January 7, 2019 The Vanishing (Movie Review)
Despite the title, The Vanishing has nothing to do with the 1988 Dutch Horror classic. Nor is it an attempt to fix what its infamous 1993 remake got wrong. Instead, 2019’s The Vanishing, released in theaters and on VOD by Saban Films as of Friday, January 4th, started life as Keepers. Perhaps the studio felt that title was a little too vague? Maybe they needed something to make a Thriller about lighthouse keepers sound dramatic while also being universal enough to appeal to everyone more than the localized Scottish mystery it was inspired by.
In 1900, three lighthouse keepers went missing from the Flannan Isles Lighthouse on Eilean Mor. No bodies were found, and beyond rumors, conjecture and some reasonable conclusions, no one knows what exactly happened to them. Director Kristoffer Nyholm (The Enfield Haunting 2015, Taboo 2017) and Writers Joe Bone (The Alienist 2018) and Celyn Jones (Shackleton 2002), found the mystery fertile ground for drama.
Lighthouse keepers Thomas (Peter Mullan: Trainspotting 1996, Tyrannosaur 2011), James (Gerard Butler: The Phantom of the Opera 2004, 300 2006) and Donald (Connor Swindells: VS 2018, Sex Education 2019) start their 6 week shift on the Isles lighthouse. Everything goes as well as can be expected, until they find gold on the island. The problem is; who does it belong to? A distant boat may provide the answers, but what will the keepers do? Can they trust who’s on the boat? Can they even trust each other?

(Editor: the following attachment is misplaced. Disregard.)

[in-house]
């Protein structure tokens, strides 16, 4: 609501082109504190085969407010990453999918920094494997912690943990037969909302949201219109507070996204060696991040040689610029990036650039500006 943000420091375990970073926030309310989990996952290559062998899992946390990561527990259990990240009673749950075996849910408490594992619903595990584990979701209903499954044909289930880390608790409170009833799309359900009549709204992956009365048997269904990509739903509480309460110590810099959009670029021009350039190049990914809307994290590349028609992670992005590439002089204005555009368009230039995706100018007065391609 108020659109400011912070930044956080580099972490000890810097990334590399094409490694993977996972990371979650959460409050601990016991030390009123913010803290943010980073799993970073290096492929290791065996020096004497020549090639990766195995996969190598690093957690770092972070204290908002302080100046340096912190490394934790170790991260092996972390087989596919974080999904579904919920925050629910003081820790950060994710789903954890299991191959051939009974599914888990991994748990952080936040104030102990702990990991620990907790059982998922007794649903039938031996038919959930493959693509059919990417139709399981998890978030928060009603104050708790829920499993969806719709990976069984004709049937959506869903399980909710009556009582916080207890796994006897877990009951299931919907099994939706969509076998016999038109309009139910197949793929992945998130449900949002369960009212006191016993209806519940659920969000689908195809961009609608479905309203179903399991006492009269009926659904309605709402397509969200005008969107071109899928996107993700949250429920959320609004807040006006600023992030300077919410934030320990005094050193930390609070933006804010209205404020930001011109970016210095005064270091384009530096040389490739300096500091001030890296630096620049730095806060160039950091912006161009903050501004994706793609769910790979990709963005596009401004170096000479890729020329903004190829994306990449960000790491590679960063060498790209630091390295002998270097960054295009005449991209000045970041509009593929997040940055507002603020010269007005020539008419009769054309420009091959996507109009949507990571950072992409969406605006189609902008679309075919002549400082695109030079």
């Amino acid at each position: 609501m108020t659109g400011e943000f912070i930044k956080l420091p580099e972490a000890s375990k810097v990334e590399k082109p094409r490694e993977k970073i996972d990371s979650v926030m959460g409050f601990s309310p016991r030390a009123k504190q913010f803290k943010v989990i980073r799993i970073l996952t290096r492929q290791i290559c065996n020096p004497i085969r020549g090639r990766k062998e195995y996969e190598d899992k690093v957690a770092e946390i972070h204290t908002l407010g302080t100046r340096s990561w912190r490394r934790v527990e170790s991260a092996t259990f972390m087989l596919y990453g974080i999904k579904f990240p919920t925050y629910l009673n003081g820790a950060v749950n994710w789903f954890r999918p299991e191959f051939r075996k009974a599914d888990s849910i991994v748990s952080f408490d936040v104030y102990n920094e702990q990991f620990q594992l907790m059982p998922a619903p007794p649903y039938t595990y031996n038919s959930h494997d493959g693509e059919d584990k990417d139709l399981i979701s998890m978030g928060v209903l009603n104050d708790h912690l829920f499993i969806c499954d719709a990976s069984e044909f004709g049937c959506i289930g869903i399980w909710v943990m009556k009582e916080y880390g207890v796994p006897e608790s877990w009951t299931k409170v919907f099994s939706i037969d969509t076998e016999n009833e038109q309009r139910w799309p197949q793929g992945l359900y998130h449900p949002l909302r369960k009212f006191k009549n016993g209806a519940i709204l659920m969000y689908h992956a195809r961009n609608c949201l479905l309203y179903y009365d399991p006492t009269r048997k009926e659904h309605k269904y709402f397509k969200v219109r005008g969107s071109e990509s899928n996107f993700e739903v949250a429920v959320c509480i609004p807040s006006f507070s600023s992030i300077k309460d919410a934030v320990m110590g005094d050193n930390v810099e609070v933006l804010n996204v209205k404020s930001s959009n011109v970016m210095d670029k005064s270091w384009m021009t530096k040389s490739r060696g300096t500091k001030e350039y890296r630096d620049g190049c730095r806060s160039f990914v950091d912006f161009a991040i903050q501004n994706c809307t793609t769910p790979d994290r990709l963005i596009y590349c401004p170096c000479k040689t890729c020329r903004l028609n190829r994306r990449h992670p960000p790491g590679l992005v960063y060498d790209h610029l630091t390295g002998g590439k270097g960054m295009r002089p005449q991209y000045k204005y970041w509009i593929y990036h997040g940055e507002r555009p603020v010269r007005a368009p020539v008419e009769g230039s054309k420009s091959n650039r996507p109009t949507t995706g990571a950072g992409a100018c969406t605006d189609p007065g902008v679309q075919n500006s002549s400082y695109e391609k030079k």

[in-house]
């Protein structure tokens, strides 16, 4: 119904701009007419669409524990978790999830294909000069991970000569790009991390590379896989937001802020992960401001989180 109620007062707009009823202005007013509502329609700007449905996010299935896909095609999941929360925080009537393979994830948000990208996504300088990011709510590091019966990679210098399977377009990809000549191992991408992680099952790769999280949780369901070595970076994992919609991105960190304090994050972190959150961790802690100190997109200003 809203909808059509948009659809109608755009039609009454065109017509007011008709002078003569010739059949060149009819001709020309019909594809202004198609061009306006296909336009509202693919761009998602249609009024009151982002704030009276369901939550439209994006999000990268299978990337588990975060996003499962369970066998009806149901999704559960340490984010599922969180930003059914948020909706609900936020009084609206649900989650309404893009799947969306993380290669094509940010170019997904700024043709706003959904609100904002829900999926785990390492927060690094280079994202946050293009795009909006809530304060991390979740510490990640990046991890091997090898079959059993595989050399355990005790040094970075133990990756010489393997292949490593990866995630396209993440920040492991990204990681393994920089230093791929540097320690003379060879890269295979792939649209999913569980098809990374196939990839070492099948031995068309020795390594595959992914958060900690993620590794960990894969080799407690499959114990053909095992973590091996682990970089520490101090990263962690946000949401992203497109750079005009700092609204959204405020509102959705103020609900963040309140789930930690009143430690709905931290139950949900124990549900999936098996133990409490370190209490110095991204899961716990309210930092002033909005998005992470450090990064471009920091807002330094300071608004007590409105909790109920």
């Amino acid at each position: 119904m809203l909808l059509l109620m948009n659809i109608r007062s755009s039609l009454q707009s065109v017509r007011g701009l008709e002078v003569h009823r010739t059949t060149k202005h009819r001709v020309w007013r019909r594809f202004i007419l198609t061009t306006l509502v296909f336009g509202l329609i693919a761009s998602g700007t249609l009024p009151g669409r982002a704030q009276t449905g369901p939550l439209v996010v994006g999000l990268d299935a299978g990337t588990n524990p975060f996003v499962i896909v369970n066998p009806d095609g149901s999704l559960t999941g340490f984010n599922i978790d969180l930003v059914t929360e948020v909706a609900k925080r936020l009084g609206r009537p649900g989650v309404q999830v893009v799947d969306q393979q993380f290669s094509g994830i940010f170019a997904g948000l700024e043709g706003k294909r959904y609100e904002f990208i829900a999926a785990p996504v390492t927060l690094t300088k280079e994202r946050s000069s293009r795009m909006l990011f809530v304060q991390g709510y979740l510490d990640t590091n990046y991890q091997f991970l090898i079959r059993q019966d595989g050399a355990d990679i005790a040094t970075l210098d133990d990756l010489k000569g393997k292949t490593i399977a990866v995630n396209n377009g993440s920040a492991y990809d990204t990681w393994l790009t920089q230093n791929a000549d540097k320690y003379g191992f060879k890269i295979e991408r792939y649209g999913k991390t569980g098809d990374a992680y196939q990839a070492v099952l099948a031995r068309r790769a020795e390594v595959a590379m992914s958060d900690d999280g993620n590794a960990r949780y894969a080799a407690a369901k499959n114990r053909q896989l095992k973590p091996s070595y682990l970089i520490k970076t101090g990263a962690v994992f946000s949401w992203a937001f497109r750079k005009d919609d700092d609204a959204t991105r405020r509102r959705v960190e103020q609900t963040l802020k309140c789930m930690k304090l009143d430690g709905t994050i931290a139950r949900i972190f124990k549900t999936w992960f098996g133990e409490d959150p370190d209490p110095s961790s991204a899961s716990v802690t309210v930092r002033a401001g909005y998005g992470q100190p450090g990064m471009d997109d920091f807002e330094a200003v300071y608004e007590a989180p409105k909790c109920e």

The film was not shot at the real Flannan Isles Lighthouse, but the crew did use four other lighthouses across Scotland from the Mull of Galloway to Cloch Lighthouse. Between the locations and its notable Scots cast, it is Caledonian enough for any Scotophile.
The plot is even similar enough to 1994’s Shallow Grave, where friends in ’90s Edinburgh are torn apart by a dead body and a hidden fortune. That film introduced Director Danny Boyle (28 Days Later 2002, Slumdog Millionaire 2008) to the world. Though it is hard to say if it will do the same to Nyholm.
Not that he does a bad job. He and his crew do a fine job blending 4 different locations into one place in time. The shots flow together well, and with enough dramatic flourish to emphasize the mood of the scenes. The atmosphere is as cold and foreboding as the windswept isle, aiding the tense build-up provided by Bone & Jones’ writing. All capped off with climactic bursts of violence and dread. It has a slow start, yet it runs at a quick pace once the gold comes into play.
The acting is solid as well. Mullan comes off the strongest as the seasoned salt trying to hold things together. Though Swindells does a fine job as his opposite – young, inexperienced, and getting increasingly wound up by the isle and his colleagues. That leaves Butler’s James as the middle ground between the two, not as seasoned as Thomas, but sturdier than Donald. He does not seem to have as much to do for the first act. Though he comes into his own once the second act gets going, and he gets to emote more strongly as a man under pressure.
It does not quite stick the landing for the final act. The ending is fair, following on logically enough from the preceding events. It just does not come off as emotionally climactic as some of the earlier scenes. The second act may start with a bang, but the film ends on a pop. Like a firework that explodes without the sparks. Unlike Shallow Grave, which had a more tantalizing finale.
Ultimately, it may seem unfair to compare The Vanishing to Boyle’s debut. Mullan, Butler, and Swindells are not trendy yuppies, and the setting is far away from Edinburgh. The film also runs at a more sedate pace, and 30 minutes longer than Grave at 1 hour and 50 minutes. Yet, it is not of a radically different flavor, The Vanishing is too good to be a knockoff or store brand version of its forebear. It is just a rival brand with a funny aftertaste. Thus, for these reasons, Cryptic Rock gives this film 3.5 out of 5 stars.